If we can’t talk about the weather anymore, what future is there for human communication at all?
Sharon Brody, of public radio station WBUR, has noticed that weather has joined the list of topics which immediately divide us, even though it once was “go to” topic to de-escalate rising tensions surrounding hotter topics.
No more, she writes on the Cognoscenti blog today.
“Weather is now the third rail,” she says as a fourth nor’easter blizzard swirled outside.
Talking snow now is talking politics, she contends.
I get it. You were simply seeking safe, chatty ground. You tossed off a lament about these confounded back-to-back-to-back nor’easters. Yet instead of gracious murmurs of assent around the den, you got Uncle Clem slamming his Coors Lite can on the coffee table and hollering at your eyeballs, “Now how ‘bout that GLOBAL WARMING?”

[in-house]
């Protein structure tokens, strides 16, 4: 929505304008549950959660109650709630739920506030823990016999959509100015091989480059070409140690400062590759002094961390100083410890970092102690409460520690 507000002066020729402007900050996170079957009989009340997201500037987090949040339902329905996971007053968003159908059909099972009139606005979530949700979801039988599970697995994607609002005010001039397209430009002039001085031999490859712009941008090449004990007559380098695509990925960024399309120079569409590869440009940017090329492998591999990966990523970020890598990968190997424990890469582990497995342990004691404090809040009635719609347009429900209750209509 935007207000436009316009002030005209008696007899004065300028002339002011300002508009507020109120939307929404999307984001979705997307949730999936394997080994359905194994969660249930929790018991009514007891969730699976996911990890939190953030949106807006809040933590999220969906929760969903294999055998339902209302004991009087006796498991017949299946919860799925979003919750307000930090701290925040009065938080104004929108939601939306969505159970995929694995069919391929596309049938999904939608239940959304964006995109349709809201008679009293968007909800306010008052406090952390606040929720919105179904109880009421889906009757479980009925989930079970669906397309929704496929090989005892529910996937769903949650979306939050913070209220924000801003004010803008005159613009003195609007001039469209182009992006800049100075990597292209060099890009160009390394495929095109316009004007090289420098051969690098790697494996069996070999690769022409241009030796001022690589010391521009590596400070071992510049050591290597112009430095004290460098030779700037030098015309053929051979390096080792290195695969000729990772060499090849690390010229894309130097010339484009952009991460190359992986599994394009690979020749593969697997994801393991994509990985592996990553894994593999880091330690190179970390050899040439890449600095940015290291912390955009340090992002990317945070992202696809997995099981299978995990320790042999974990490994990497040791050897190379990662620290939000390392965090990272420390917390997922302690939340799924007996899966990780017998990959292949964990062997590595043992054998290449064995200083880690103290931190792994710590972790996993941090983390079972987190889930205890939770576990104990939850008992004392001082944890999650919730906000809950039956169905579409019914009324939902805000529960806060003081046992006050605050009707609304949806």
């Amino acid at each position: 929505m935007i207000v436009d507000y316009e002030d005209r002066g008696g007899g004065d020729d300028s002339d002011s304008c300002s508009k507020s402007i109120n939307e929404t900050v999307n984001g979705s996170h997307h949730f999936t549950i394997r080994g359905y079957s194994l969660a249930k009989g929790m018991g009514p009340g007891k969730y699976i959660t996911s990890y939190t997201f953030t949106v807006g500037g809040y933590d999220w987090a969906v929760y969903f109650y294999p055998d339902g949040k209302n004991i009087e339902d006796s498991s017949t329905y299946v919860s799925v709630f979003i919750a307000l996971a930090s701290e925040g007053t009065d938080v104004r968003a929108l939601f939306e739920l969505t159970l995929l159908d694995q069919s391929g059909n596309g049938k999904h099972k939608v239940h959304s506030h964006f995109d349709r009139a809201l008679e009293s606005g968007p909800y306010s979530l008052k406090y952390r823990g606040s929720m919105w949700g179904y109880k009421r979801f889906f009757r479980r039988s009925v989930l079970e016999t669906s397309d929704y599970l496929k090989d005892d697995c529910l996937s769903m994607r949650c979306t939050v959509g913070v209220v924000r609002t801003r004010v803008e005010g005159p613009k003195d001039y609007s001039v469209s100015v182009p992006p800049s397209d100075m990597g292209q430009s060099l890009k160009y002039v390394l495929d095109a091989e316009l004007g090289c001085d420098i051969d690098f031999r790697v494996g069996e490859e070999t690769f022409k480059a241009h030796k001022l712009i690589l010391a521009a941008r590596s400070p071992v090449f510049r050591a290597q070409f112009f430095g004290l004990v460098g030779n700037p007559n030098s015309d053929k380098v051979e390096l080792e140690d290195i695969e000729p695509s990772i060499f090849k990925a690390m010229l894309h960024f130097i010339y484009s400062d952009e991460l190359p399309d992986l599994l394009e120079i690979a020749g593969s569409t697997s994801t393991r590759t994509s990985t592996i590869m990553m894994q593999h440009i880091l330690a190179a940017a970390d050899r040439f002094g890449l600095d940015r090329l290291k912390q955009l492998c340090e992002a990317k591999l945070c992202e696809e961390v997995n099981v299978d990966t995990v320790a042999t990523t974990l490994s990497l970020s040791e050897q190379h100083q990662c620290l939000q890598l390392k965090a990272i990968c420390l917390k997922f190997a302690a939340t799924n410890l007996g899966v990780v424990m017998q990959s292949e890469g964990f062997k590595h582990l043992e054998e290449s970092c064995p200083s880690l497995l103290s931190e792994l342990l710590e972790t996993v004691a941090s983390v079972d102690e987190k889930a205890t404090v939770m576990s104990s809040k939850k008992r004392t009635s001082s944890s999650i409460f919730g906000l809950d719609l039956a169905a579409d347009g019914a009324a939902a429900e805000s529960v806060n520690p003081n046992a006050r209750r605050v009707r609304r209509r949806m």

Wait, but all you meant was…
“Well, little missy? Whatcha gonna say about all your p.c. ‘science’ now?”
And you are off to the races.
Or, not. The better plan might involve a pivot, such as suddenly admiring the display shelf full of hippo-themed salt and pepper shakers. Of course, you have the actual scientific evidence on your side. Obviously, the existence of climate change is not up for debate based on random belief any more than is, say, the existence of toenails.
But when the emotional charge is this intense, making your case on the basis of peer-reviewed research is not a path to peace. Your wise move here might be to retreat and distract, leastways if you want any chance at that artichoke dip.
Where weather was once benign, “it is now a battleground,” she writes.
But she’s generally cool with the new reality, if that’s what it takes to get people talking about climate change.
“If that urgent focus produces hostility among the masses and robs us of a conversational crutch when we’re in mixed company, then so be it. Progress is hard.”